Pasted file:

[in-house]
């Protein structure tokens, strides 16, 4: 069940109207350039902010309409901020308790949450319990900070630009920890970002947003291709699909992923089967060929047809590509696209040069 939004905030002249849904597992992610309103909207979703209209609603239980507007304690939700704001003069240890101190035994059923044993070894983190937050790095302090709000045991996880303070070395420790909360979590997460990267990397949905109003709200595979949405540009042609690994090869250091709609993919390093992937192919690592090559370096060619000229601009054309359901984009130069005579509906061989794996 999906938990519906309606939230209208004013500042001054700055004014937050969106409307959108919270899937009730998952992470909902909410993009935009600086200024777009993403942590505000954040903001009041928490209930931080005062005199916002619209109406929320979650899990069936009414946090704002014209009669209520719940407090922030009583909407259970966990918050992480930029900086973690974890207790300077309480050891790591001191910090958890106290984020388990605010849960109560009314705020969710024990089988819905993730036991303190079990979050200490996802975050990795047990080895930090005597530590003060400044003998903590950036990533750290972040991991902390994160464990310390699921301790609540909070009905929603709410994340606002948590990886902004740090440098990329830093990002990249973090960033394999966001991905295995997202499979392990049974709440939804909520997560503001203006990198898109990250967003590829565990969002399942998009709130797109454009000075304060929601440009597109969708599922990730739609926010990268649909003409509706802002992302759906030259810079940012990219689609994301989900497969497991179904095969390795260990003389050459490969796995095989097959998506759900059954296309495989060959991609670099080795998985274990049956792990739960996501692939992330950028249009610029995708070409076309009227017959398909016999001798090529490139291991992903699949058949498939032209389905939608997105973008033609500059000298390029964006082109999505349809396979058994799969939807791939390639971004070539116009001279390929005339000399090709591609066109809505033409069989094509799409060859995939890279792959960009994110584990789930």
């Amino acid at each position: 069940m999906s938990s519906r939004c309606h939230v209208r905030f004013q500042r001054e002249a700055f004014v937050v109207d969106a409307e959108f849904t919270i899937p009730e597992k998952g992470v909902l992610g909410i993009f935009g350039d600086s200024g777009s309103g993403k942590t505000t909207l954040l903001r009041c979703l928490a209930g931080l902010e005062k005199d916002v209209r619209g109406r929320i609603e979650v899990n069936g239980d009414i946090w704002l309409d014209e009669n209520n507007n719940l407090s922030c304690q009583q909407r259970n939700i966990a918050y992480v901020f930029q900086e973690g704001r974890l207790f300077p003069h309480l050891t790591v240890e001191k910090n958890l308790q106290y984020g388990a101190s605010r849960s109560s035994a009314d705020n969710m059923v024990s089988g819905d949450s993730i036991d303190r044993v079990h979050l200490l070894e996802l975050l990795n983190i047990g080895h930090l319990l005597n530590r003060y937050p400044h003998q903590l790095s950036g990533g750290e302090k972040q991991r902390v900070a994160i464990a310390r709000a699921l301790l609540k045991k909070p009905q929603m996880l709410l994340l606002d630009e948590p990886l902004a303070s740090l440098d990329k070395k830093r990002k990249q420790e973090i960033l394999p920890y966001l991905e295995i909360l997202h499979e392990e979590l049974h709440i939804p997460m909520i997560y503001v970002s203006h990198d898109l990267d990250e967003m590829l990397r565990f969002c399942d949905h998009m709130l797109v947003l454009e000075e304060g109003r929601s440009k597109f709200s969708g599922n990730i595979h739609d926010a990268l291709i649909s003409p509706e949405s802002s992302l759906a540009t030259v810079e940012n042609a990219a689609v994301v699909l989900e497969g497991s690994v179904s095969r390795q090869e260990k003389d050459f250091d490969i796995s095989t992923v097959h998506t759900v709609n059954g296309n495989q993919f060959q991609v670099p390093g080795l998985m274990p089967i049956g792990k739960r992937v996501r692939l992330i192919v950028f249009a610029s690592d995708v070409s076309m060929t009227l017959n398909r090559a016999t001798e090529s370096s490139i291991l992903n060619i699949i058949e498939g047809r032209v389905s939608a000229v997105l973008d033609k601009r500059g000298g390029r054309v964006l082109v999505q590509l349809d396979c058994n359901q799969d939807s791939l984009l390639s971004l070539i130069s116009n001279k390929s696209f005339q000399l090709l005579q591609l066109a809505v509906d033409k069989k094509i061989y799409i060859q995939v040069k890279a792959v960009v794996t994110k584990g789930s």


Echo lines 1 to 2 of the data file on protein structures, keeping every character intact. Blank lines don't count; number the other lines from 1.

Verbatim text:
[in-house]
């Protein structure tokens, strides 16, 4: 069940109207350039902010309409901020308790949450319990900070630009920890970002947003291709699909992923089967060929047809590509696209040069 939004905030002249849904597992992610309103909207979703209209609603239980507007304690939700704001003069240890101190035994059923044993070894983190937050790095302090709000045991996880303070070395420790909360979590997460990267990397949905109003709200595979949405540009042609690994090869250091709609993919390093992937192919690592090559370096060619000229601009054309359901984009130069005579509906061989794996 999906938990519906309606939230209208004013500042001054700055004014937050969106409307959108919270899937009730998952992470909902909410993009935009600086200024777009993403942590505000954040903001009041928490209930931080005062005199916002619209109406929320979650899990069936009414946090704002014209009669209520719940407090922030009583909407259970966990918050992480930029900086973690974890207790300077309480050891790591001191910090958890106290984020388990605010849960109560009314705020969710024990089988819905993730036991303190079990979050200490996802975050990795047990080895930090005597530590003060400044003998903590950036990533750290972040991991902390994160464990310390699921301790609540909070009905929603709410994340606002948590990886902004740090440098990329830093990002990249973090960033394999966001991905295995997202499979392990049974709440939804909520997560503001203006990198898109990250967003590829565990969002399942998009709130797109454009000075304060929601440009597109969708599922990730739609926010990268649909003409509706802002992302759906030259810079940012990219689609994301989900497969497991179904095969390795260990003389050459490969796995095989097959998506759900059954296309495989060959991609670099080795998985274990049956792990739960996501692939992330950028249009610029995708070409076309009227017959398909016999001798090529490139291991992903699949058949498939032209389905939608997105973008033609500059000298390029964006082109999505349809396979058994799969939807791939390639971004070539116009001279390929005339000399090709591609066109809505033409069989094509799409060859995939890279792959960009994110584990789930």